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US grants sanctions waiver for Iraq to import energy from Iran: Official


Source: Press TV

The US envoy to Baghdad says Washington has exempted Baghdad from some of its unilateral anti-Iran sanctions, allowing Iraq to continue importing energy from Iran. US charge d'affaires Joey Hood told reporters on Wednesday Baghdad can now buy energy from Iran, a report by Al-Alam news network said.  The waiver will allow Iraq to continue buying gas and electricity from Iran.

The administration of US President Donald Trump said in March it was extending a 90-day waiver for the second time to let Iraq continue energy imports from Iran.

The US envoy did not explain whether he was referring to the same waiver Washington gave Baghdad in March or he was declaring the issuance of new exemptions.

Gas imports from Iran generate as much as 45 percent of Iraq's 14,000 megawatts of electricity consumed daily. Iran transmits another 1,000 megawatts directly, making itself an indispensable energy source for its Arab neighbor.

Iraq and Iran share a 1,400-kilometer-long border. For their run-of-the-mill maintenance, Iraqis depend on Iranian companies for many things from food to machinery, electricity, natural gas, fruits and vegetables.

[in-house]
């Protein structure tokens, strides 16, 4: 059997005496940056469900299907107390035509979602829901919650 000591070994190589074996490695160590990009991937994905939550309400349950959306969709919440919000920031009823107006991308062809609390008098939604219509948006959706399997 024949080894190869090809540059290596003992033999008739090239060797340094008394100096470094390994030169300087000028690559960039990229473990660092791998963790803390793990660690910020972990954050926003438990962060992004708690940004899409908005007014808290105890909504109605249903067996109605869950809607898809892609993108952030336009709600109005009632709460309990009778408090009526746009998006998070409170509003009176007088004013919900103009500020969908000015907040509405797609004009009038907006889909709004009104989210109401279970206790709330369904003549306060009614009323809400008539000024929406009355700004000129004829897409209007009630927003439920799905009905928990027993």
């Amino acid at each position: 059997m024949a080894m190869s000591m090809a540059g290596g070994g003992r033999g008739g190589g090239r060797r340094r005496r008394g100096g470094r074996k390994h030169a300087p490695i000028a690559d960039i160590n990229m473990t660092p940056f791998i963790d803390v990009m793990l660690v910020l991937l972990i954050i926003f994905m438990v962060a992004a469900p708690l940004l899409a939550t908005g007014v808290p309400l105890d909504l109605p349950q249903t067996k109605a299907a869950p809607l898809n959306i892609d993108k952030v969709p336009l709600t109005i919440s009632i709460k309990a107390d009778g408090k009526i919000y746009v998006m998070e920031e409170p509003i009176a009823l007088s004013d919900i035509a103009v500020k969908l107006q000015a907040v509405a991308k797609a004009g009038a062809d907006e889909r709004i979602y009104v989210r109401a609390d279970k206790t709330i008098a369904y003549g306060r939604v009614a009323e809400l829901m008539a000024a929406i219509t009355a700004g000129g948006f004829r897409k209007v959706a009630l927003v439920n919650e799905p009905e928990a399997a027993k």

The Trump administration is pressing Iraq to stop buying natural gas and electricity from Iran, but Baghdad is pushing back against the pressure, The New York Times reported in February.

In his Wednesday remarks, the US envoy also pointed to reports of Baghdad's efforts to mediate between Tehran and Washington, and said he was unaware of such mediation.

"We do not know of the existence of Iraqi mediation" between the US and Iran, he said, adding that he welcomes the opportunity to consult with the Iraqi government.

"It is possible to communicate with Iran directly and the embassy's objective is to sustain the stability of Iraq to be strong and stable and protect it from any tension in the region," he said.

Iraqi Prime Minister Adel Abdul Mahdi said Tuesday his country is set to send delegations to the US and Iran to help "halt tension" between the two sides amid growing concerns over a military conflict as Washington ratchets up its belligerent rhetoric against Tehran and builds up its military presence in the region.

"Iraq has high-level contacts (with both parties), and its vision is very close to that of the European Union, which seeks to settle the crisis in the region," Abdul Mahdi said at a weekly press briefing in the capital Baghdad.

"US and Iranian officials have assured us that they do not want to go to war," he pointed out.

Abdul Mahdi added, "Iraq is in the stage of transferring messages between Washington and Tehran. It tries to defuse crisis between the two sides. It is our responsibility to defend Iraq and its people, and ensure security in the face of the threat of war."

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